Like many Canadian trail organizations, the mountain biking trails in Rörbäcksnäs are built and maintained by a non-profit sports association called Rörbäcksnäs MTB and through the support of individual volunteers. Historically the Association collected donations via an online mobile banking payment system (KarmaKonto), at a suggested rate of approximately $2.65 CAD per ride or $13 CAD per season. Recently, due to an explosion of interest in the trails, the funds donated became insufficient to covered the costs associated with maintenance and development of the local mountain biking trail system.
Nowak and Heldt (2023) therefore modified signage at the entrance to the trail to include a message that emphasized the importance of donating to support the voluntary trail maintenance and development efforts, as well as information about recent levels and amounts of donations made. Importantly this included the statement:
In recent weeks, 70 percent of visitors contributed an average of 110SEK/ per person per ride. This is equal to approximately $14.50 CAD per person, per ride.
Nowak and Heldt (2023) found that mountain bikers were to a large extent willing to contribute financially to the upkeep of trails through donations when they were provided with information about the amount of previous contributions. More specifically, subsequent to the signage modification, the amount and share of donation increased (Nowak and Heldt, 2023). Previously donation levels were consistent at 55.8%; after the modifications to the sign were made, donation levels increased to 72.6% of riders (ibid). With the added information provided on the sign, donation amounts also increased, from 65 SEK ($8.50 CAD) to 91 SEK ($11.90 CAD) per rider, per visit, an increase of approximately 40 percent!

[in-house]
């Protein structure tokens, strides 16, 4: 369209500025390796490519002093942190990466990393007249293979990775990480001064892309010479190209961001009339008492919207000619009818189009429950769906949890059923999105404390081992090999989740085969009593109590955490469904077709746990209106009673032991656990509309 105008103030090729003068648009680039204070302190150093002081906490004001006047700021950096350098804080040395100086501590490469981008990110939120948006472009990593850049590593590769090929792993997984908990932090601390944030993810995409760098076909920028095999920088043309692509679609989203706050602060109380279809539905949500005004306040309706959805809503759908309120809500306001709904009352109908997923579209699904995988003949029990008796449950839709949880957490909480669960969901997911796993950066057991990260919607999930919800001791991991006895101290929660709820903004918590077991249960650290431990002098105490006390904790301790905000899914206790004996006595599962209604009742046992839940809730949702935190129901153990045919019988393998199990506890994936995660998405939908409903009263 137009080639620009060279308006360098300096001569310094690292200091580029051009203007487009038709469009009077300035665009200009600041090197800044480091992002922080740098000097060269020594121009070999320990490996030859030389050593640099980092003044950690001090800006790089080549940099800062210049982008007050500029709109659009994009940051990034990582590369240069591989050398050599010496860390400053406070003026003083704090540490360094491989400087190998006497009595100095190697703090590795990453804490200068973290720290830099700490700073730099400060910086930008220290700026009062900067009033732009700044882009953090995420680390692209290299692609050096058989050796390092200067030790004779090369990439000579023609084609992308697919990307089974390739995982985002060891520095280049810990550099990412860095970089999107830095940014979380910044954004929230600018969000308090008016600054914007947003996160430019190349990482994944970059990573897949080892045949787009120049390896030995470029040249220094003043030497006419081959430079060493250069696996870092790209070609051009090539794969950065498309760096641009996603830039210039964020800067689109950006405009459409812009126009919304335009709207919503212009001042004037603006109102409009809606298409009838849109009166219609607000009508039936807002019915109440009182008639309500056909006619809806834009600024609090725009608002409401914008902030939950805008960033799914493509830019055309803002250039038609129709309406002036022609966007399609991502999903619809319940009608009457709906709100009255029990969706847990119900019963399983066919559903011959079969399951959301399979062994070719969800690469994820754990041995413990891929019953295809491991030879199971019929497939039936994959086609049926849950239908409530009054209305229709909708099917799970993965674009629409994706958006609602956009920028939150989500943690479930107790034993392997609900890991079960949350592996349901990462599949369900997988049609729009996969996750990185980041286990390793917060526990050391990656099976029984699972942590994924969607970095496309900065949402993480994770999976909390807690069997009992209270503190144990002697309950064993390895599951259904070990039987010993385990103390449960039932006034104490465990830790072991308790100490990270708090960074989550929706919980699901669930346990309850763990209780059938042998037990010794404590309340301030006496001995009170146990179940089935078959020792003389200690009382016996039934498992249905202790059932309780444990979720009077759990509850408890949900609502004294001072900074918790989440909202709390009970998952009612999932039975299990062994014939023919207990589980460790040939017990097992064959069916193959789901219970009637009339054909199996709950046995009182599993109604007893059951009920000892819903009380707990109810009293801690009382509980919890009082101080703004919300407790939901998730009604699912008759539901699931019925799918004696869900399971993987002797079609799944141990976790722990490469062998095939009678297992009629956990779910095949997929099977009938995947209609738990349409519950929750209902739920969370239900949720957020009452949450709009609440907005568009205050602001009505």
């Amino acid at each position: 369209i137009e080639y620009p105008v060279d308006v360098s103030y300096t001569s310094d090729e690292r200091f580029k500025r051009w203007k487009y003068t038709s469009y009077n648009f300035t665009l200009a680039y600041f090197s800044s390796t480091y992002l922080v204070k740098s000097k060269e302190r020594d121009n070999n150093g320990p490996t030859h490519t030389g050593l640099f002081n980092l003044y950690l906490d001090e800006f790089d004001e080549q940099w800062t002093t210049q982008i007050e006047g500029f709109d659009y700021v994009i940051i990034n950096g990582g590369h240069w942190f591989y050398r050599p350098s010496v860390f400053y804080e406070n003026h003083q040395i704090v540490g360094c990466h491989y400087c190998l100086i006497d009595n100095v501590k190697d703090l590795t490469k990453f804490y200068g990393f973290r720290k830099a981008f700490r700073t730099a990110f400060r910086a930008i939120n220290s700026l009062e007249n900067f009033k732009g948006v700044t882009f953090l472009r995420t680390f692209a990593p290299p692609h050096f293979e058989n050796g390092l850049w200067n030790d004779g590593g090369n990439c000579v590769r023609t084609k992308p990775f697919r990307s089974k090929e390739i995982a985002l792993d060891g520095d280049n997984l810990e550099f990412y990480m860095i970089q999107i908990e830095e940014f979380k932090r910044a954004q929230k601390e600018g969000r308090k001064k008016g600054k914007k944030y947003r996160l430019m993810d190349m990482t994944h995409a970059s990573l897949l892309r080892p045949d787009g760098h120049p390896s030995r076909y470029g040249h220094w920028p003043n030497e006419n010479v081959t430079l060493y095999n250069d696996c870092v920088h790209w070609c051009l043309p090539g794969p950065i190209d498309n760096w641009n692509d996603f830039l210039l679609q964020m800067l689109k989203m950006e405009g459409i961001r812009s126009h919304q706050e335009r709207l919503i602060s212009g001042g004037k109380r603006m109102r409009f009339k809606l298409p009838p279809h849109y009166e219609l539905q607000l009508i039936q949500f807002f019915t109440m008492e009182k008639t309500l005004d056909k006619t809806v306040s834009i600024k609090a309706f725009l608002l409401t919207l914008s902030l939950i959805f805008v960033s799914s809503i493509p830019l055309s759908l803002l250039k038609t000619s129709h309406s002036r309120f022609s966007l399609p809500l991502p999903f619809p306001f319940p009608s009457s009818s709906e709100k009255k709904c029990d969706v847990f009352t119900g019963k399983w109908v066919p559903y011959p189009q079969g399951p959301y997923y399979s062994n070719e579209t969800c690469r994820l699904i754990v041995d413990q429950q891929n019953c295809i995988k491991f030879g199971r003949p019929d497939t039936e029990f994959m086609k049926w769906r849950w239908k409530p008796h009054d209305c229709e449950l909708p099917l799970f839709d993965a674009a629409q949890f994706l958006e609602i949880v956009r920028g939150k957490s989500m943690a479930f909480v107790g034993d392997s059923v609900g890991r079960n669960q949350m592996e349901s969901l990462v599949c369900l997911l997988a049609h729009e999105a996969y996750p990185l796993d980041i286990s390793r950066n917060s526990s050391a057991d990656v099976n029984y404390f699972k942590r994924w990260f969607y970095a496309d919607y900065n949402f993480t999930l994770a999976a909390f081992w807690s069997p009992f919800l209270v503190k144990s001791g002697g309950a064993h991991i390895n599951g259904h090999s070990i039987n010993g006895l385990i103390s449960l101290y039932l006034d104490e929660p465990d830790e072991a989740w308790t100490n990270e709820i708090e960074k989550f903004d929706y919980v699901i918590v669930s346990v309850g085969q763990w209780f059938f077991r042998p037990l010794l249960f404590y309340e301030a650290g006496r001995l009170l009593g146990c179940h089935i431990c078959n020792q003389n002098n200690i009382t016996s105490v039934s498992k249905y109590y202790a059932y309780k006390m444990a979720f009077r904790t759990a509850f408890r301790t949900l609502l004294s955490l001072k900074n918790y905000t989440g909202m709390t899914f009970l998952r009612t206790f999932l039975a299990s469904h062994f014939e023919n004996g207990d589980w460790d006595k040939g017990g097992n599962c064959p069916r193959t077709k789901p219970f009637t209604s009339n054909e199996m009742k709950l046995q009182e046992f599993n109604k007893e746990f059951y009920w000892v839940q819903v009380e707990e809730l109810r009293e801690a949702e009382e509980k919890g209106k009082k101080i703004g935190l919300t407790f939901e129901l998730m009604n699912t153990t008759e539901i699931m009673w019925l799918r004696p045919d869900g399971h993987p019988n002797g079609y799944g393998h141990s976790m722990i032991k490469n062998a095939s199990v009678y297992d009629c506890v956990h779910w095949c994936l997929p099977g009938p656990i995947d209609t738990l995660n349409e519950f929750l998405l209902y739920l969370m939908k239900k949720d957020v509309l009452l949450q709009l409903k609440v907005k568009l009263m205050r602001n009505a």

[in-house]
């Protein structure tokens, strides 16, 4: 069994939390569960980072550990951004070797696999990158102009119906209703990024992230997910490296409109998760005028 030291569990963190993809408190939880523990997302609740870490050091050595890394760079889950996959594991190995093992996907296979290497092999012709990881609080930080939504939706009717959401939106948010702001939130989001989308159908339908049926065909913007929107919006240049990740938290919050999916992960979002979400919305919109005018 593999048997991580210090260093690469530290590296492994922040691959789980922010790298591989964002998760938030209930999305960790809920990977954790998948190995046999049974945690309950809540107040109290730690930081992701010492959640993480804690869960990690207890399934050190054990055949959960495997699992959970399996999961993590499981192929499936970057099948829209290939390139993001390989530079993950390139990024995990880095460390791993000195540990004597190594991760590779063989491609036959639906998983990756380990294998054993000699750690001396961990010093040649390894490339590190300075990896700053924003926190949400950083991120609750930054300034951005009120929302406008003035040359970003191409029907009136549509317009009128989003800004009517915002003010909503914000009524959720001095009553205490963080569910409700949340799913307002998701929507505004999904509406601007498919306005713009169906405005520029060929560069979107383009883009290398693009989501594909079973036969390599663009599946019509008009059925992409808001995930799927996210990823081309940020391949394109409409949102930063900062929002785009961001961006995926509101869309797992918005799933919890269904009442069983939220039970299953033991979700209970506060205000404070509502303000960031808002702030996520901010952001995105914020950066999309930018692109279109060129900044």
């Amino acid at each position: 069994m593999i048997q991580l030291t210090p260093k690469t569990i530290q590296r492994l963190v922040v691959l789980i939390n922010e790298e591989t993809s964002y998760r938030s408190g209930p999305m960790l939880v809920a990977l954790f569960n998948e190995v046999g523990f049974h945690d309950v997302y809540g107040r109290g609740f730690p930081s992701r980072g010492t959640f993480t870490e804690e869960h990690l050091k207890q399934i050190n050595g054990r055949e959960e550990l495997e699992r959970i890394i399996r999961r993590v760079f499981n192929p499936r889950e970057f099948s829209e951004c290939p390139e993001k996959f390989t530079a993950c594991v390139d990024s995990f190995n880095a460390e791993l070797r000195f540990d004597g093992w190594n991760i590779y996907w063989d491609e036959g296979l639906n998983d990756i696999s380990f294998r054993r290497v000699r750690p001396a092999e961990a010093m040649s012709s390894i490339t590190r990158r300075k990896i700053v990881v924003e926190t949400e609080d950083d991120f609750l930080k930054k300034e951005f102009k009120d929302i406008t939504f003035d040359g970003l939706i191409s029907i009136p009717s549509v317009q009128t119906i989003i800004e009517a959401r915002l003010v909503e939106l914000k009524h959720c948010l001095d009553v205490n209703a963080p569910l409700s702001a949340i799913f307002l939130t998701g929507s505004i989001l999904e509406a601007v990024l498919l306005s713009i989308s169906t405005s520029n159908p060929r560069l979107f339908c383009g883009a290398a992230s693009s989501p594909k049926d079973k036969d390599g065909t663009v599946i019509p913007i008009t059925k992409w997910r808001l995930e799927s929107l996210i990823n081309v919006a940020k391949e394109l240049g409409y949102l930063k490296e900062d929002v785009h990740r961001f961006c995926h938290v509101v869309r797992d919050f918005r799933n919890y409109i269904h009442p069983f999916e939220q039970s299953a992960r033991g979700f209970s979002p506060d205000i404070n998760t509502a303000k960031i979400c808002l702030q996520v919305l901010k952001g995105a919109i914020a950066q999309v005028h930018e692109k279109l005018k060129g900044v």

Based on their findings, Nowak & Heldt (2023) suggest that non-profit trail organizations involved in the management of mountain biking trails as recreation and tourism assets would benefit from raising awareness about the the possibility to donate, for example through more channels and displays, and by testing different placements and designs of donation messaging. Nowak and Helft (2023) attribute the success of this messaging campaign to the tight-knit nature of the mountain biking community. Mountain bikers and other trail users tend to value the sociability of shared trails and trail-based activities, and frequently travel in groups (Nowak & Heldt, 2023). They also feel socially closer to non-local trail users that other type of tourists in commercial settings, such as hotel guests (ibid). This in turns motivates them to donate to local Associations comprised of fellow riders and volunteers, in addition to being motivated by seeing their fellow group ride participants' make donations at trailheads and being reminded that their peers have made similar donations even if they did not see it happening (ibid).